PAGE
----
Skip to main content

Stories by John R. Platt


Toxicomania: Poisonous Invasive Plant Protects Australian Lizards from Poisonous Invasive Cane Toads

Australia has a long history of invasive species that have damaged the island nation's ecology and driven several species into extinction. The most famous example, of course, is the cane toad ( Rhinella marina ), which was introduced by Australia in 1935 in an attempt to control sugar cane pests, but which instead proved devastating to many species of frogs, turtles, and even salt-water crocodiles.Another invasive species plaguing Australia is a beautiful flowering plant known as mother-of-millions ( Bryophyllum spp .)...

February 28, 2012 — John R. Platt

Meet the Pangolin, Another Animal Threatened by Traditional Asian Medicine

In May 2011 Indonesian customs officials inspecting a shipment of fish and turtle meat bound for Vietnam came across a gruesome discovery: 5.9 metric tons of pangolin meat and another 790 kilograms of pangolin scales hidden within the cargo.It was just one of the nearly four dozen illegal pangolin shipments seized in Indonesia, Vietnam, India, China and other countries in 2011...

February 16, 2012 — John R. Platt

Manta Rays Endangered by Sudden Demand from Chinese Medicine

Demand for the gills of manta and mobula rays has risen dramatically in the past 10 years for use in traditional Chinese medicine (TCM), even though they were not historically used for this purpose, a team of researchers from the conservation organizations Shark Savers and WildAid has discovered."We first came across manta and mobula ray gills in Asian markets several years ago, and followed the trail to the dried seafood markets of southern China," Manta Ray of Hope Project lead investigator Paul Hilton said in a prepared statement (pdf) released on January 14...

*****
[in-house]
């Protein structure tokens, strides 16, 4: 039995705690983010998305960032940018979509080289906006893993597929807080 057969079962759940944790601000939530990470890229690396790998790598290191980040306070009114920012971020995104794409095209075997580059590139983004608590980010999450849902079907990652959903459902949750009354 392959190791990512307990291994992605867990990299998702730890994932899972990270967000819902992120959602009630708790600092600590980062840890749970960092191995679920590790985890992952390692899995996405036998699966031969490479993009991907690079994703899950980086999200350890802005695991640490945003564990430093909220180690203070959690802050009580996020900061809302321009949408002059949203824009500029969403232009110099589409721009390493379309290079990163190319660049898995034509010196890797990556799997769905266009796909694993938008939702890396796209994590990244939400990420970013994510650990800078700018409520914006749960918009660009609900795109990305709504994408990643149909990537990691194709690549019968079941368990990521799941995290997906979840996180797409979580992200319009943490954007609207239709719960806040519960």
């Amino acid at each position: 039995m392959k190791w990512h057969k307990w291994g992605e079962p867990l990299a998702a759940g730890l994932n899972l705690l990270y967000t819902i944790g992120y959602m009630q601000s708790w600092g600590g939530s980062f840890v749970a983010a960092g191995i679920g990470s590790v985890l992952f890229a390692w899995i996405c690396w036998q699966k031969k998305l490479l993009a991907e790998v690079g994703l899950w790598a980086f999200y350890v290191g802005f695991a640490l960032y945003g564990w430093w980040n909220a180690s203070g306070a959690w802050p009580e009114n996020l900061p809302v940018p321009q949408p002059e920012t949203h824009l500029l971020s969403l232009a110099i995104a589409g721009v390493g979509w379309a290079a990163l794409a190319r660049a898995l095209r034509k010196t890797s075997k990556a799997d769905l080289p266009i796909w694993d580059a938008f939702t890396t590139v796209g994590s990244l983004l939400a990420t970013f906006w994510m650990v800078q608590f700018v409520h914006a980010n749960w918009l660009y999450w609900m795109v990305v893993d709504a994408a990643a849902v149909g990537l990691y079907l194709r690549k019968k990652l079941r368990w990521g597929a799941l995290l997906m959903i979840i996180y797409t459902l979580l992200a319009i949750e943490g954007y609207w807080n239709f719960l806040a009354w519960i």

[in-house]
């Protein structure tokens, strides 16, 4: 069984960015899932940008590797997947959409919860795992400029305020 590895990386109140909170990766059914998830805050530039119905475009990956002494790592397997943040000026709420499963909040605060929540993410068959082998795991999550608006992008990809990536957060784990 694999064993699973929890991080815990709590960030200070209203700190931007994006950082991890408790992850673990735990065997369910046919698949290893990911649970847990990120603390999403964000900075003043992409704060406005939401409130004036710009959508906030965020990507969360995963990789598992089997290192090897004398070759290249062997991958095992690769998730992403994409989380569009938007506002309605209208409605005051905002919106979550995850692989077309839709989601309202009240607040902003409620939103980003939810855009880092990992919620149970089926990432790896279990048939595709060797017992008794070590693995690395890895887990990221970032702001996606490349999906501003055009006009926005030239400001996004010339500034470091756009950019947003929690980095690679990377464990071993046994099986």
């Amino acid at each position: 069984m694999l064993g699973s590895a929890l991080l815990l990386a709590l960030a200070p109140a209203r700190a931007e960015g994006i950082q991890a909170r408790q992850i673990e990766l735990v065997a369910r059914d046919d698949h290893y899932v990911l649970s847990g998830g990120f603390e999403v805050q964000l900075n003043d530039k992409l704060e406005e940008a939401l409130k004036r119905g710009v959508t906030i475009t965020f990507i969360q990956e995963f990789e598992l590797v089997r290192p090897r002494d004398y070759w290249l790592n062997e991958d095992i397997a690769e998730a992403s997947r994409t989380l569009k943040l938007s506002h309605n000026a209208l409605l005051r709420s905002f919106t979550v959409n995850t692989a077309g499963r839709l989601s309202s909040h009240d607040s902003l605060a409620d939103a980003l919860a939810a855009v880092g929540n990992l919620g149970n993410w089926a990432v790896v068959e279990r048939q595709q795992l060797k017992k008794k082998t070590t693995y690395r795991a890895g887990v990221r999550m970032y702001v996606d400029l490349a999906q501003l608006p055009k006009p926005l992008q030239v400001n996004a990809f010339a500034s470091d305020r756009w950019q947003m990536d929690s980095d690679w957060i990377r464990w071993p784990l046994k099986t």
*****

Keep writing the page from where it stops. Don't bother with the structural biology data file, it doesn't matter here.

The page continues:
January 17, 2012 — John R. Platt

Caught on Video: Endangered Pygmy Hippo Seen Slipping through Nighttime Liberia

Scientists have captured video images of a wild pygmy hippopotamus ( Choeropsis liberiensis ), a rare and elusive nocturnal species that has rarely been observed in its natural habitat in Liberia.Western scientists and zookeepers have been aware of the pygmy hippopotamus for more than a century, and the species breeds well in captivity, but very little is known about its behavior in its native forest habitats.The brief video, which you can see below, shows just a few fleeting seconds of a pygmy hippo as it slips between the underbrush in Liberia's Sapo National Park...

December 20, 2011 — John R. Platt
Scroll To Top